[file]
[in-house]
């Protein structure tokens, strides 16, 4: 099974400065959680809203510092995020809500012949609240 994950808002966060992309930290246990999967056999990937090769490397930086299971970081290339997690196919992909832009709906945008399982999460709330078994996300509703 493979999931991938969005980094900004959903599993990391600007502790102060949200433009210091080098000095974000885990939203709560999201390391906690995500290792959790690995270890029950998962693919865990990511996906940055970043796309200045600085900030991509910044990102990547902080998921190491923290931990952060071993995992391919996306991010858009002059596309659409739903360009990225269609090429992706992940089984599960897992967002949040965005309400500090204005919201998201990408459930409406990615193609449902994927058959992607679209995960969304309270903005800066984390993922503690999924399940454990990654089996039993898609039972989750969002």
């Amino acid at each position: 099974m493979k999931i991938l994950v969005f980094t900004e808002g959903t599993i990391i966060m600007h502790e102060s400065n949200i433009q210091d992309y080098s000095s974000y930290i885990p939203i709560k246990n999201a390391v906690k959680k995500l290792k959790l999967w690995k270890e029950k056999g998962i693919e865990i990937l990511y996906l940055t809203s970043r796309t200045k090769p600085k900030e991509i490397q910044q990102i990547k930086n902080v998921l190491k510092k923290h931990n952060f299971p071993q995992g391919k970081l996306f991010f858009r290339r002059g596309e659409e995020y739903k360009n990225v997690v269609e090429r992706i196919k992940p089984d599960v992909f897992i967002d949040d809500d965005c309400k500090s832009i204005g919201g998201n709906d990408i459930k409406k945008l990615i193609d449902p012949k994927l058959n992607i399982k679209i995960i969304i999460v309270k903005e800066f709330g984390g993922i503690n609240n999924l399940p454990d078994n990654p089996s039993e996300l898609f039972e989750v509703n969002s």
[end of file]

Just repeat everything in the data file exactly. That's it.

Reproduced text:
[in-house]
């Protein structure tokens, strides 16, 4: 099974400065959680809203510092995020809500012949609240 994950808002966060992309930290246990999967056999990937090769490397930086299971970081290339997690196919992909832009709906945008399982999460709330078994996300509703 493979999931991938969005980094900004959903599993990391600007502790102060949200433009210091080098000095974000885990939203709560999201390391906690995500290792959790690995270890029950998962693919865990990511996906940055970043796309200045600085900030991509910044990102990547902080998921190491923290931990952060071993995992391919996306991010858009002059596309659409739903360009990225269609090429992706992940089984599960897992967002949040965005309400500090204005919201998201990408459930409406990615193609449902994927058959992607679209995960969304309270903005800066984390993922503690999924399940454990990654089996039993898609039972989750969002």
């Amino acid at each position: 099974m493979k999931i991938l994950v969005f980094t900004e808002g959903t599993i990391i966060m600007h502790e102060s400065n949200i433009q210091d992309y080098s000095s974000y930290i885990p939203i709560k246990n999201a390391v906690k959680k995500l290792k959790l999967w690995k270890e029950k056999g998962i693919e865990i990937l990511y996906l940055t809203s970043r796309t200045k090769p600085k900030e991509i490397q910044q990102i990547k930086n902080v998921l190491k510092k923290h931990n952060f299971p071993q995992g391919k970081l996306f991010f858009r290339r002059g596309e659409e995020y739903k360009n990225v997690v269609e090429r992706i196919k992940p089984d599960v992909f897992i967002d949040d809500d965005c309400k500090s832009i204005g919201g998201n709906d990408i459930k409406k945008l990615i193609d449902p012949k994927l058959n992607i399982k679209i995960i969304i999460v309270k903005e800066f709330g984390g993922i503690n609240n999924l399940p454990d078994n990654p089996s039993e996300l898609f039972e989750v509703n969002s």